Fuel crisis in Argentina puts price controls in check
- After the expiration of the “Precios Justos” program, gasoline and diesel prices saw an increase of approximately 10% on November 1st.
- Price controls imposed by the Argentine government to curb inflation are cited as the primary cause of fuel shortages in the country.
- The situation is currently returning to normal, but the risk of fuel shortages are still be possible in the coming months.
The lack of gasoline and diesel supply at the country's gas stations is a reflection of the economic crisis and price controls. Despite producing more oil than its domestic demand, the country faces serious issues in its energy complex.
Furthermore, in an attempt to curb inflation, the government, through its mixed-capital company, the oil company YPF, sells oil barrels to the country's refineries at a price below the international market rate. This results in a "cheapening" of refined products, even if done artificially.
One of the challenges is that it's not enough to possess oil; it needs to undergo a refining process to convert it into products ready to meet market demands. In this regard, Argentina's refineries production are not enough, so fuel imports are necessary to satisfy the country’s consumption.
However, purchasing finished products from foreign suppliers requires dollars, as a significant portion of energy commodities are traded in the US currency, which is scarce in Argentina due to its strict exchange controls.
So, how can the portion of the market that cannot be satisfied with domestic fuel production be served? The answer is imports. However, how can this operation be made viable if price controls remove the market incentives to bring fuels from outside of Argentina?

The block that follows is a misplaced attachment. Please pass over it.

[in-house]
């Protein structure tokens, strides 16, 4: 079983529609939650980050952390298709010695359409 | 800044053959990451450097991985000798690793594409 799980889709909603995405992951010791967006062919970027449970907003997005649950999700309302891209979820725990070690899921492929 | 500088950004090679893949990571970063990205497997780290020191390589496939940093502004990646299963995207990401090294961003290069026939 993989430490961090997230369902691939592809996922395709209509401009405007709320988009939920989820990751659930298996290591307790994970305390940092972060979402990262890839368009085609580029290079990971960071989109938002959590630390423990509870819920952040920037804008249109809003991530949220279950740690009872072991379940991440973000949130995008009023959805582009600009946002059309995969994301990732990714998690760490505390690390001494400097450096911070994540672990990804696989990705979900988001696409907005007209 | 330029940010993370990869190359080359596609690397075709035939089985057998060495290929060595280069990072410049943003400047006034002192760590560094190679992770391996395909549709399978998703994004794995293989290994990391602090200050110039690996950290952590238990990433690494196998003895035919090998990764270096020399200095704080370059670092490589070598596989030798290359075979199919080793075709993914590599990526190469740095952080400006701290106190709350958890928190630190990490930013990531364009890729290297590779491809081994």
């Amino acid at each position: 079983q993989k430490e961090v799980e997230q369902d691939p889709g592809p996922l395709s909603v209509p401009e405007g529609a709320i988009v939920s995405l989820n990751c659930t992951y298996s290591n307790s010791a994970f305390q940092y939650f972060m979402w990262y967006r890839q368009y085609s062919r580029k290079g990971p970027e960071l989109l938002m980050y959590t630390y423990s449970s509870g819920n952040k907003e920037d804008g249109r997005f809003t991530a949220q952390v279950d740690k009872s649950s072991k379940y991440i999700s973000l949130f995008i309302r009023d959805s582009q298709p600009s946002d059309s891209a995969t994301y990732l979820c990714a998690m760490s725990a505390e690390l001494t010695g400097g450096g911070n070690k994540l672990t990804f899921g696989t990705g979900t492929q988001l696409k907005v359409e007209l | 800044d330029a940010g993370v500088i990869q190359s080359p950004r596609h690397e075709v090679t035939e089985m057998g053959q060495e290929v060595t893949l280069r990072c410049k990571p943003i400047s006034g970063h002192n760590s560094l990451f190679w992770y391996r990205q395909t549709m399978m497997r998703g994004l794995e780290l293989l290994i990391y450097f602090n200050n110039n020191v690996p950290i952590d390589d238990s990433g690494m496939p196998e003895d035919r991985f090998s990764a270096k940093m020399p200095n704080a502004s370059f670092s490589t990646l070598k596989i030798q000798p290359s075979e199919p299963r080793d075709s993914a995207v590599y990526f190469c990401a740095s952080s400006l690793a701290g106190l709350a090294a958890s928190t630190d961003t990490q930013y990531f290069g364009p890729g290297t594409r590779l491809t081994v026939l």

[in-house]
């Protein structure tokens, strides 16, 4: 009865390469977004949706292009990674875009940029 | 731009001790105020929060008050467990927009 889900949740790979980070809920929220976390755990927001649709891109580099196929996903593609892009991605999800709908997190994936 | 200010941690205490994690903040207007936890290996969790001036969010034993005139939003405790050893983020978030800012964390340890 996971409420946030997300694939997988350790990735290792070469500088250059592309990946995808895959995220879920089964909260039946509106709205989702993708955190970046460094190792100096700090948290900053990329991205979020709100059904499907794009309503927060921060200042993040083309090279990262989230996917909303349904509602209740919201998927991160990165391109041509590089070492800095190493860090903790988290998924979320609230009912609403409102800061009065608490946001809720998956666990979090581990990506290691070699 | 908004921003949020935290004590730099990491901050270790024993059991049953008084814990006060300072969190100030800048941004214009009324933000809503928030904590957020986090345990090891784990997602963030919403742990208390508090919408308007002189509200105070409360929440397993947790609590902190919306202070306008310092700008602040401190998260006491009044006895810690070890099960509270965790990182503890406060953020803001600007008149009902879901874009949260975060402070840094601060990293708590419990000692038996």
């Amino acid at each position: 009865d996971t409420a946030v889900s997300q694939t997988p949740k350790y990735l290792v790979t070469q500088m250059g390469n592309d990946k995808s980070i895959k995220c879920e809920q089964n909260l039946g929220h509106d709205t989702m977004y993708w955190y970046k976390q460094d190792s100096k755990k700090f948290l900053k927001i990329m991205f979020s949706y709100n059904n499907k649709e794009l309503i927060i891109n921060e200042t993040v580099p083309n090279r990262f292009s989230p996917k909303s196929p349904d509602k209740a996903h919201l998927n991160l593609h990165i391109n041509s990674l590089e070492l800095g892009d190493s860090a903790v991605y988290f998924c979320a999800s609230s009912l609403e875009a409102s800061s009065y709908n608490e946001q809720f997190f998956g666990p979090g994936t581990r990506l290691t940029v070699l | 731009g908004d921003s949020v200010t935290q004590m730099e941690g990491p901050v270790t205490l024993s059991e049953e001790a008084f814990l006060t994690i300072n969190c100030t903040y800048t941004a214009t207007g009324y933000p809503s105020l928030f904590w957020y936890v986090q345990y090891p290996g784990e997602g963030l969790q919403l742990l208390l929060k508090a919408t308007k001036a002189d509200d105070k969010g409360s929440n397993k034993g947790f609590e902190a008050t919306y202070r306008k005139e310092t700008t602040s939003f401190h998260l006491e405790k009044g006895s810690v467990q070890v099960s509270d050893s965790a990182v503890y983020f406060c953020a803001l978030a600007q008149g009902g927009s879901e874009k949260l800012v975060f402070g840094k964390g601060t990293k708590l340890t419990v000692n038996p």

Image 1: Gasoline Prices in the Region (USD per liter)
Source: Global Petrol Prices (Octane-95, 30-Oct-2023)
Gasoline imports increased substantially in November
Image 2: Inflation Variation & Fuel Prices YoY (%)
Source: INDEC, Surtidores
Image 3: Gasoline Imports (barrels)
Source: These numbers are from Refinitiv's ship tracking application, and these indicative figures may not correspond to officially published data later on.
Argentina has one of the most "discounted" oil in the world
The main reason the Argentine government is able to keep fuel prices low is by selling its crude oil to domestic refineries at an agreed-upon price of $56 per barrel (referred to as the 'barril criollo'). This is significantly lower than the main international benchmarks, where WTI is around $82 and Brent is approximately $86 on November 3rd.
In contrast, Russia, which faces sanctions from G7 countries, making it more difficult to sell its oil, theoretically undervalues it, sells Urals for over $70 in the international market, above the price ceiling imposed by the United States and its allied countries of $60. Therefore, Argentina's oil accesses the local market at prices lower than those of Western-sanctioned countries.
Image 4: Oil Production - Argentina (thousand bpd)
Source: hEDGEpoint, EIA